Now that ITV chief executive Charles Allen has announced his departure from the job, speculation has turned to the choice of his successor.
Mr Allen has struggled with poor viewing and advertising figures
ITV has been suffering from record low viewing figures and falling advertising revenues, so the new holder of the top job at the firm will face a tough time trying to turn things around.
Yet the role remains one of the biggest jobs in UK broadcasting, and a number of individuals are expected to put themselves forward for it.
At present, the favourite to replace Mr Allen is thought to be Channel Four chief executive Andy Duncan.
Other hotly-tipped candidates include Stephen Carter, former chief executive of media regulator Ofcom, and Sky managing director of channels Dawn Airey.
Here are some more details on the three main candidates:
Andy Duncan is currently chief executive of Channel Four.
Mr Duncan is credited with helping the BBC enter the digital age
The 44-year-old was previously the BBC's director of marketing, communication and audiences.
After university, his career started in 1984 when he joined Anglo-Dutch consumer product giant Unilever, rising through its marketing unit.
In 2001, he joined the BBC as director of marketing and communication, with the audiences remit added two years later.
He is said to have helped successfully lead the BBC's transition to digital television.
In 2004, he took up the chief executive job at Channel Four.
Mr Carter, 42, stepped down from the top job at Ofcom last month after three years in the role.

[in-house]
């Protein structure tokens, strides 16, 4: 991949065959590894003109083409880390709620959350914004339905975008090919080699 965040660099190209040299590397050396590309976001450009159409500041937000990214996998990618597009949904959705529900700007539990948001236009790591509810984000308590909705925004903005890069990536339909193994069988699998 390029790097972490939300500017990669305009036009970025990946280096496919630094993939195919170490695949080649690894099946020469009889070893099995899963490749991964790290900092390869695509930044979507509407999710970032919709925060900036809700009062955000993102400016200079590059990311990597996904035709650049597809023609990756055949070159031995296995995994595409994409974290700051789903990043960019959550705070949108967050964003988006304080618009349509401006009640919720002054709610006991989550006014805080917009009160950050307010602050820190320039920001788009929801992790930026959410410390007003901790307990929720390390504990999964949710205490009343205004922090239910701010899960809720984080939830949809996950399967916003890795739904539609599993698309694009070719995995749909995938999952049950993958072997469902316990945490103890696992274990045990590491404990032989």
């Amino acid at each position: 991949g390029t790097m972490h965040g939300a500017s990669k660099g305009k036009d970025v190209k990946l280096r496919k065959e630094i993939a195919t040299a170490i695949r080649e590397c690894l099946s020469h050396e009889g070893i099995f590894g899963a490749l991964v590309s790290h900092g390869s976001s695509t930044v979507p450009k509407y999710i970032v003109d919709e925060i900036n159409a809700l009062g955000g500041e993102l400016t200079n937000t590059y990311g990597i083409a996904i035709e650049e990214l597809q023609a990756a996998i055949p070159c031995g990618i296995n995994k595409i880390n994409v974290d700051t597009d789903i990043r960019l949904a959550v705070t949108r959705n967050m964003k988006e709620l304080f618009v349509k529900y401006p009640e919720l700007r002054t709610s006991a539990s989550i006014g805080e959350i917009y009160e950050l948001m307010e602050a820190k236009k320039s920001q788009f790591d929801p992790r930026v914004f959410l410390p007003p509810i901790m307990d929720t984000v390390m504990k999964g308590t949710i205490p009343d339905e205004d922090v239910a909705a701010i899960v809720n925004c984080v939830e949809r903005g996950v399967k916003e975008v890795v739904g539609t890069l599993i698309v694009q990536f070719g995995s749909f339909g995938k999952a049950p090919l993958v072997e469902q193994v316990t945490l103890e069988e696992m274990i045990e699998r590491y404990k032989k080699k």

Mr Carter is the favourite to succeed Mr Allen
Ofcom chairman Lord David Currie said Mr Carter had "performed outstandingly".
"His legacy is an effective and credible organisation which plays an important role in delivering greater choice, lower prices and greater innovation," said Lord Currie.
Before joining Ofcom in 2003, Mr Carter was chairman of cable company NTL.
Described as an industry heavyweight, he is favourite to replace Mr Allen.
Yet some media reports say ITV's rivals, such as the BBC and Sky, wish to block Mr Carter's appointment, claiming that his role at Ofcom has given him access to too much sensitive information about their business plans.
Mr Carter has made no comment on the top job at ITV and is currently on holiday.
Dawn Airey has been involved with a number of TV companies during her working life.
Ms Airey has worked for a number of television firms
Her career started in 1985 when she joined Central TV as a management trainee, rising in 1988 to controller of programme planning at the station.
In 1993, she became ITV's controller of network children's and daytime programmes. Just a year later, she switched to Channel Four, where she was appointed its new controller of arts and entertainment.
Then in 1996, she was appointed director of programmes for Channel Five before it began broadcasting in 1997.
She stayed with Channel Five until the end of 2002, rising to become chief executive.
Ms Airey then joined Sky in 2003, where she remains in the position of managing director, Sky Networks.